A Groundwater Depletion Awareness Index developed by the researchers showed multidimensional cognitive barriers to increase uptake of water-efficient farming due to profound disconnect between policy-making and awareness generation at grassroots.
Vivek U. Padvetnaya, Associate Professor, Jindal School of Government & Public Policy, O.P. Jindal Global University, Sonipat, Haryana, India.
Sriroop Chaudhuri, Co-Director, Center for Environment, Sustainability and Human Development (CESH), Jindal School of Liberal Arts and Humanities, O.P. Jindal Global University, Sonipat, Haryana, India.
Ankita, Research Analyst, The Economist Intelligence Unit, Gurgaon, Haryana, India.
Rise of groundwater-sourced irrigation in India towed along grave concerns over water resources conservation. In this narrative, we offer the authorities (groundwater and irrigation systems’ managers) a Groundwater Depletion Awareness Index (GDAI) – a collective expression of farmers’ cognitive awareness, integrating four key aspects of irrigated agriculture: (i) groundwater depletion; (ii) water-efficient crops; (iii) irrigation innovations for water conservation; and (iv) uptake of recent irrigation policies at grassroots.
We employed a mixed method approach, a cross-sectional survey (10 villages, 100 farmers in Sonepat, Haryana) combined with multivariate statistics (principal component analysis and multivariate regression).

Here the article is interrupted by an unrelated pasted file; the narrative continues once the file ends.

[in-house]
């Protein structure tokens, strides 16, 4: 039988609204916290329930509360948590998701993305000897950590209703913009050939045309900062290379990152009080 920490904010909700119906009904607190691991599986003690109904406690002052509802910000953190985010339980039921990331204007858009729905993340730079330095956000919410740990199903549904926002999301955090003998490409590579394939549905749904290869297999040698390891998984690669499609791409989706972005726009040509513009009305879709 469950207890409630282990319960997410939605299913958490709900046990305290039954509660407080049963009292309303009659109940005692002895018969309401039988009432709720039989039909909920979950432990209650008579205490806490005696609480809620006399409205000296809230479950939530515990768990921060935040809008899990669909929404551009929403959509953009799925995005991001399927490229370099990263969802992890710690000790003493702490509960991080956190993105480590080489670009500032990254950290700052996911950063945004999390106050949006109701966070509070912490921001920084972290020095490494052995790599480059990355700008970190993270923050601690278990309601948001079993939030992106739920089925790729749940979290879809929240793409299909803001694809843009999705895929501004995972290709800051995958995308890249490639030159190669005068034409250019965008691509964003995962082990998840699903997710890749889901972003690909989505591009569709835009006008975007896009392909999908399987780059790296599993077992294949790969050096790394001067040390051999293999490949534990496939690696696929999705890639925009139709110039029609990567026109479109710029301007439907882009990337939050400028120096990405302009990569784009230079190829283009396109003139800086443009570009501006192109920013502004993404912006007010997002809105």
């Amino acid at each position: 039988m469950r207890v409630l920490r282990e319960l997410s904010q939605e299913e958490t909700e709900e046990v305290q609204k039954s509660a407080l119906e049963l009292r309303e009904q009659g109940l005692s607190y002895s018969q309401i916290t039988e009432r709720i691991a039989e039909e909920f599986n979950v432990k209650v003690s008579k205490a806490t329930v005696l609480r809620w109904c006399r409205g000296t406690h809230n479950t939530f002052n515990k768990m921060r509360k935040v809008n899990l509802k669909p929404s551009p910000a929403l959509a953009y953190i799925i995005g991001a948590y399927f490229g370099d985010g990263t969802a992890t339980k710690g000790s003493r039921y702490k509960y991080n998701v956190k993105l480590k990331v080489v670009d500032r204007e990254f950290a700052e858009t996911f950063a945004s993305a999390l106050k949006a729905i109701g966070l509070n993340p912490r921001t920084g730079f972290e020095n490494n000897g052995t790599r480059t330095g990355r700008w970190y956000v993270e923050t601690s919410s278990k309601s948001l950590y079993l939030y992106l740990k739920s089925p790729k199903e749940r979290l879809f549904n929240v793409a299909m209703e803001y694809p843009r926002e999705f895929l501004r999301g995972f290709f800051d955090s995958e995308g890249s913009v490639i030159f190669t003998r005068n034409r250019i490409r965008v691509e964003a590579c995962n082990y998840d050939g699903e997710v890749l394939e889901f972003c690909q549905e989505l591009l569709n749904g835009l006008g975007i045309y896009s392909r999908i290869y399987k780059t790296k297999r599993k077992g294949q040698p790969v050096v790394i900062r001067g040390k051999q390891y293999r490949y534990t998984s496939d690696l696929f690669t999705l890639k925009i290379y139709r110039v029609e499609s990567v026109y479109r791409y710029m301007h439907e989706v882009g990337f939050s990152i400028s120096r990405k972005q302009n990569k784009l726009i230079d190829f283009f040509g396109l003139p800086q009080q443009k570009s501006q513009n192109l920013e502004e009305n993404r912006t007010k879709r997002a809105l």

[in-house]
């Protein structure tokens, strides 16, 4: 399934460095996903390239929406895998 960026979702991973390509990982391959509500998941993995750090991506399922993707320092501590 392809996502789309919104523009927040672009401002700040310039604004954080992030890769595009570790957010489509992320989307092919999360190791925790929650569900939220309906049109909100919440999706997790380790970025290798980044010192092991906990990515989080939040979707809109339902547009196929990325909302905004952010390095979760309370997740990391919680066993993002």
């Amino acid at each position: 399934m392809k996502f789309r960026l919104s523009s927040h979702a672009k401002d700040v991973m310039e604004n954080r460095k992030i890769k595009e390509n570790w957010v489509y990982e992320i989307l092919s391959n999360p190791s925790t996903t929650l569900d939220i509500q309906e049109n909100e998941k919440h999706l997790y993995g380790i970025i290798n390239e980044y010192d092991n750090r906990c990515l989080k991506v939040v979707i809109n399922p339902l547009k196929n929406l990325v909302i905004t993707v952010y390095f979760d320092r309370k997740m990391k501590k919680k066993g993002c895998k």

Results indicated that although there is certain level of awareness about groundwater depletion, only about 8% of the interviewees adopted water-efficient practices, such as micro-irrigation (MI) and poly house farming (PH).
About 42% of interviewees heard of government’s MI policy (Per Drop More Crop; launched in 2015), while only 7% were aware of its benefits. None was aware of the advantages of PH.
At the grassroots, farmers appeared more aware of potential challenges of MI and PH than their opportunities. None was aware of the Haryana state government’s recent Jal Hi Jeevan Hai policy (Water is Life; 2019) that urges farmers to diversify and switch to water-efficient crops.
Overall, the GDAI revealed multidimensional cognitive barriers to increase uptake of water-efficient farming. It owes to profound disconnect between policy-making and awareness generation at grassroots.
We outline means to bridge the gap about how to (i) promote PH-based farming; (ii) restructure financial packages for MI; and (iii) motivate farmers by hands-on demonstration of economic returns of PH and MI.
Published in: Ecology, Environment and Conservation
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